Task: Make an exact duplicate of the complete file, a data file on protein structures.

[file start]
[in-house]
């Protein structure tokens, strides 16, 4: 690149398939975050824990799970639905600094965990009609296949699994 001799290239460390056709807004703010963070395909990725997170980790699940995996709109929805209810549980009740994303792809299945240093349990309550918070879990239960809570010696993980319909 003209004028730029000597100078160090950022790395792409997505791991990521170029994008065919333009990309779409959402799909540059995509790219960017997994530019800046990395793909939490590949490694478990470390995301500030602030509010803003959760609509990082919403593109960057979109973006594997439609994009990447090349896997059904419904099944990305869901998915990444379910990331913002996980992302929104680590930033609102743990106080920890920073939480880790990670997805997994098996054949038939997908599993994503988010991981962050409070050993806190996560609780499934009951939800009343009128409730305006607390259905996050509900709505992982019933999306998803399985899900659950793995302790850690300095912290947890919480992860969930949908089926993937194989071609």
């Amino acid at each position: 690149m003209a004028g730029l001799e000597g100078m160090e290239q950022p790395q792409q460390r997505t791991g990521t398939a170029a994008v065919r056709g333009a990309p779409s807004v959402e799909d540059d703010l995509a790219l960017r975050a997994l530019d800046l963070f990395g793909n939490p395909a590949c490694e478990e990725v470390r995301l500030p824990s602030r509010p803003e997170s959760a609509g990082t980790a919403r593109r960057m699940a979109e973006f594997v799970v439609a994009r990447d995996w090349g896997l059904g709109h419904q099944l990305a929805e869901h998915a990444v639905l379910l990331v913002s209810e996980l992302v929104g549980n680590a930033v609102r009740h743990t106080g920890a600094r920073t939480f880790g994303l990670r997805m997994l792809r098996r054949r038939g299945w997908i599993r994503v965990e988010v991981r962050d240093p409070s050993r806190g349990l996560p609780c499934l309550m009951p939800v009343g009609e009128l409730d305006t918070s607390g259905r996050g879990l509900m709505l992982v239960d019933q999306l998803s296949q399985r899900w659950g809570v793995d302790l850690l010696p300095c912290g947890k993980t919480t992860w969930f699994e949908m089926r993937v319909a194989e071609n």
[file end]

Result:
[in-house]
């Protein structure tokens, strides 16, 4: 690149398939975050824990799970639905600094965990009609296949699994 001799290239460390056709807004703010963070395909990725997170980790699940995996709109929805209810549980009740994303792809299945240093349990309550918070879990239960809570010696993980319909 003209004028730029000597100078160090950022790395792409997505791991990521170029994008065919333009990309779409959402799909540059995509790219960017997994530019800046990395793909939490590949490694478990470390995301500030602030509010803003959760609509990082919403593109960057979109973006594997439609994009990447090349896997059904419904099944990305869901998915990444379910990331913002996980992302929104680590930033609102743990106080920890920073939480880790990670997805997994098996054949038939997908599993994503988010991981962050409070050993806190996560609780499934009951939800009343009128409730305006607390259905996050509900709505992982019933999306998803399985899900659950793995302790850690300095912290947890919480992860969930949908089926993937194989071609």
């Amino acid at each position: 690149m003209a004028g730029l001799e000597g100078m160090e290239q950022p790395q792409q460390r997505t791991g990521t398939a170029a994008v065919r056709g333009a990309p779409s807004v959402e799909d540059d703010l995509a790219l960017r975050a997994l530019d800046l963070f990395g793909n939490p395909a590949c490694e478990e990725v470390r995301l500030p824990s602030r509010p803003e997170s959760a609509g990082t980790a919403r593109r960057m699940a979109e973006f594997v799970v439609a994009r990447d995996w090349g896997l059904g709109h419904q099944l990305a929805e869901h998915a990444v639905l379910l990331v913002s209810e996980l992302v929104g549980n680590a930033v609102r009740h743990t106080g920890a600094r920073t939480f880790g994303l990670r997805m997994l792809r098996r054949r038939g299945w997908i599993r994503v965990e988010v991981r962050d240093p409070s050993r806190g349990l996560p609780c499934l309550m009951p939800v009343g009609e009128l409730d305006t918070s607390g259905r996050g879990l509900m709505l992982v239960d019933q999306l998803s296949q399985r899900w659950g809570v793995d302790l850690l010696p300095c912290g947890k993980t919480t992860w969930f699994e949908m089926r993937v319909a194989e071609n």